Contingent on antibody types, African-American patients with systemic sclerosis experience more severe interstitial lung disease than Caucasian patients and have a decreased survival rate, a study has found.
Researchers studied demographic, clinical, autoantibody, organ involvement and survival rates of 2,945 Caucasian and 203 African-American patients with systemic sclerosis (SSc) who were evaluated from 1972-2007 through the Pittsburgh Scleroderma Databank. To determine severe disease, researchers also used the Medsger Disease Severity Scale.
Researchers compared all the patients who had anti-topoisomerase 1 (topo 1), anti-U3-RNP and U1-RNP, the antibodies most frequently detected in African-American SSc patients. They found the African-American group had markedly higher frequencies of anti-topo 1 (27% vs. 21%), anti-U3-RNP (40% vs. 2%) and U1-RNP (16% vs. 7%).
- Anti-topo 1: Assessing 48 African-Americans and 490 Caucasians, pulmonary fibrosis was found more frequently in African-American SSc anti-topo 1 positive patients (72% vs. 52%, P=.0135), who also had a significantly greater frequency of severe pulmonary fibrosis (44% vs. 18%, P=.0001). After adjusting for age, gender and diffuse disease, African-American topo 1 positive patients were 75% more likely to die in five years vs. the Caucasian topo 1 positive patients (HR=2.75; 95% CI, 1.06-2.88).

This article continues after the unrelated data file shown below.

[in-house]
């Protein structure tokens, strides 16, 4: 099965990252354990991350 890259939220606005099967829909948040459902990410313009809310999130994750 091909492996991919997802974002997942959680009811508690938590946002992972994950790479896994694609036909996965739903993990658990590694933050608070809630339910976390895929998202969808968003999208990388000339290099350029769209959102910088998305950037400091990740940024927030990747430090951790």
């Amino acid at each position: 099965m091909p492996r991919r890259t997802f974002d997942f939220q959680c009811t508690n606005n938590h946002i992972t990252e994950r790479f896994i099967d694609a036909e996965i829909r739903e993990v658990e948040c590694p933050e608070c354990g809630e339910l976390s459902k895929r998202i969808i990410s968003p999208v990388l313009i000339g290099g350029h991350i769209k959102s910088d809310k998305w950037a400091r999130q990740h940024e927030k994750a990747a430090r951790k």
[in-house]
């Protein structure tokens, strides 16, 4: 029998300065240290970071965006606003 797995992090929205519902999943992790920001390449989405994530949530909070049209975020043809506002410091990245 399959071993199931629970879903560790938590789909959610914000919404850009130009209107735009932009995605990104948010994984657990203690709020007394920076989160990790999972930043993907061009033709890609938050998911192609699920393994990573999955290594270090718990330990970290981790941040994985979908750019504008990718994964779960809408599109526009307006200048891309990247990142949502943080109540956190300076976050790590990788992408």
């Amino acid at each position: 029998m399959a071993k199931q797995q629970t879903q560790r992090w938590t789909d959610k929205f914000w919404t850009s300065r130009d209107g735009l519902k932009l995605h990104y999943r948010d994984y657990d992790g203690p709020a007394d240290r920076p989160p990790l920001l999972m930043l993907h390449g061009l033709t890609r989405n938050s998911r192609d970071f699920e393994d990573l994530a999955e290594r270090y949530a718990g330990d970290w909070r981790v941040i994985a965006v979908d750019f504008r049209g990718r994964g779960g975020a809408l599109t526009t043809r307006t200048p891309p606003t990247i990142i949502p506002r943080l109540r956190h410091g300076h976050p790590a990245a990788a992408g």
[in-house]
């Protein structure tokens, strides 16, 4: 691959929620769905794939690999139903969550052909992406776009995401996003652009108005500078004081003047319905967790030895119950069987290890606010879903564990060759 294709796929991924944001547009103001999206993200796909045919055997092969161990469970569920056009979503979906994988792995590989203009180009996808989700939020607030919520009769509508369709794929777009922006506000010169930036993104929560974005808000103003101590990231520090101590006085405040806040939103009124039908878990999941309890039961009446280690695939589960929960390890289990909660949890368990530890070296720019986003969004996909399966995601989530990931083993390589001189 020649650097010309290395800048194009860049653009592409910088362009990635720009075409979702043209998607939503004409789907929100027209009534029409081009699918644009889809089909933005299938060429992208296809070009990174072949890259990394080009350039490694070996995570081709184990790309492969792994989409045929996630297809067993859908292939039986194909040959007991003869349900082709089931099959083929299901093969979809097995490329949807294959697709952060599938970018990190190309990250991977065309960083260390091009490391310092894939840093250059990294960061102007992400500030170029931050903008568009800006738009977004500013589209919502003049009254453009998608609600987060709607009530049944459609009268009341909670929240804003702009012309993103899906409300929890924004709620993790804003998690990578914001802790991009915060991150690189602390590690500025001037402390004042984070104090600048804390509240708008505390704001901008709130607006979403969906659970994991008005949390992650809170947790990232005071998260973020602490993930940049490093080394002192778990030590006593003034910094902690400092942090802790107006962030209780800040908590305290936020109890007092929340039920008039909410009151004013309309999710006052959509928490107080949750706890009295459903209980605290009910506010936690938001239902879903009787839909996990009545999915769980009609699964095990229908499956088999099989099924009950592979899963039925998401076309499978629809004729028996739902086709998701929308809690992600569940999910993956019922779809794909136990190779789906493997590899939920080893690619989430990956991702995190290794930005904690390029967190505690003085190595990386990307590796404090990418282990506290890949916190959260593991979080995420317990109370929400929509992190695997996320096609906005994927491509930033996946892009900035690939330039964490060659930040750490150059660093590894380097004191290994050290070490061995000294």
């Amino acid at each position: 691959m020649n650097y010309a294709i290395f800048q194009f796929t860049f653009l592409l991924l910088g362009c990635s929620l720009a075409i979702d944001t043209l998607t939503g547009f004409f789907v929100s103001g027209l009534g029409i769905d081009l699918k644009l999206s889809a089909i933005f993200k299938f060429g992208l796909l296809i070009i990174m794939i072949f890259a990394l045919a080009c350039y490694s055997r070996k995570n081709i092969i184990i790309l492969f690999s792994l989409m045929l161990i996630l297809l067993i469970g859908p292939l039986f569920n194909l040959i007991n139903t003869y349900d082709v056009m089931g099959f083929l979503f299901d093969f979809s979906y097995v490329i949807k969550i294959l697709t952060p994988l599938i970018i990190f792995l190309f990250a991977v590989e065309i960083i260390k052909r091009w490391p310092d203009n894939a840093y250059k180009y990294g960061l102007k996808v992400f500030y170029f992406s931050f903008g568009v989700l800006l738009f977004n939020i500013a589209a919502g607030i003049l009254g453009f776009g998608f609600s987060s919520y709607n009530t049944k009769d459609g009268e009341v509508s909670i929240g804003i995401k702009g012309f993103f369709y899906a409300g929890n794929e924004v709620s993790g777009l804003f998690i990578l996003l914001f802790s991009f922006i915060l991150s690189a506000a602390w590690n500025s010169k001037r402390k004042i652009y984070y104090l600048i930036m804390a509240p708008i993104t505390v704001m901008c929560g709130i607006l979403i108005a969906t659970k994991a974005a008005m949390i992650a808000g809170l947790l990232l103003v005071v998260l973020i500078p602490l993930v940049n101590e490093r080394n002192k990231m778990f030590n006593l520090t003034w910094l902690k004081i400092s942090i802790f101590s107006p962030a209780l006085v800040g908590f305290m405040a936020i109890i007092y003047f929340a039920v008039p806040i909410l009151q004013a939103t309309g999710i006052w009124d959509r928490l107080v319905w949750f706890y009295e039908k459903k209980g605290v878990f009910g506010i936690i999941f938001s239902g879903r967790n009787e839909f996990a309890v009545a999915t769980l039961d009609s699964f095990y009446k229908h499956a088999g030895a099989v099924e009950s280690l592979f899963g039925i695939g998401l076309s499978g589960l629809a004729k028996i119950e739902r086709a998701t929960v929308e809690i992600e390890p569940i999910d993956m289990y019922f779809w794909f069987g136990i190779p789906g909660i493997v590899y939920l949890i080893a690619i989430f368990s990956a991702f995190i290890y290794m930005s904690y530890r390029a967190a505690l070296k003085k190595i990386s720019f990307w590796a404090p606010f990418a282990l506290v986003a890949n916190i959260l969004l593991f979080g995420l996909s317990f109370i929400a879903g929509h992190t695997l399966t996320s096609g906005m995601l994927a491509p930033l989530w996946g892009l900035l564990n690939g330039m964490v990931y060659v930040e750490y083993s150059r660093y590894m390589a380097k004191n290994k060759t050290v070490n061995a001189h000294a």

- Anti-U3-RNP: Researchers compared 24 African-American and 61 Caucasian anti-U3-RNP antibody positive patients and found severe GI involvement was more common among the African-Americans. The groups showed no difference, however, in the frequency of pulmonary fibrosis and severe pulmonary fibrosis. There also was no increased risk for death at 5 years of follow-up.
- Anti-U1-RNP: Among 30 African-Americans and 148 Caucasian SSc patients, pulmonary fibrosis (74% vs. 31%, P=.0175) and severe pulmonary fibrosis (40% vs. 9%, P=.0001) were more common in the African-American patients. Five-year survival was no different between the groups.
“Our findings confirm that more serious complications affect African-Americans with systemic sclerosis than Caucasians,” Virginia Steen, MD, of the division of rheumatology and clinical immunology at Georgetown University School of Medicine, said in a news release. “For African-American systemic sclerosis patients with severe lung disease, more aggressive treatment early on could improve their outcomes.”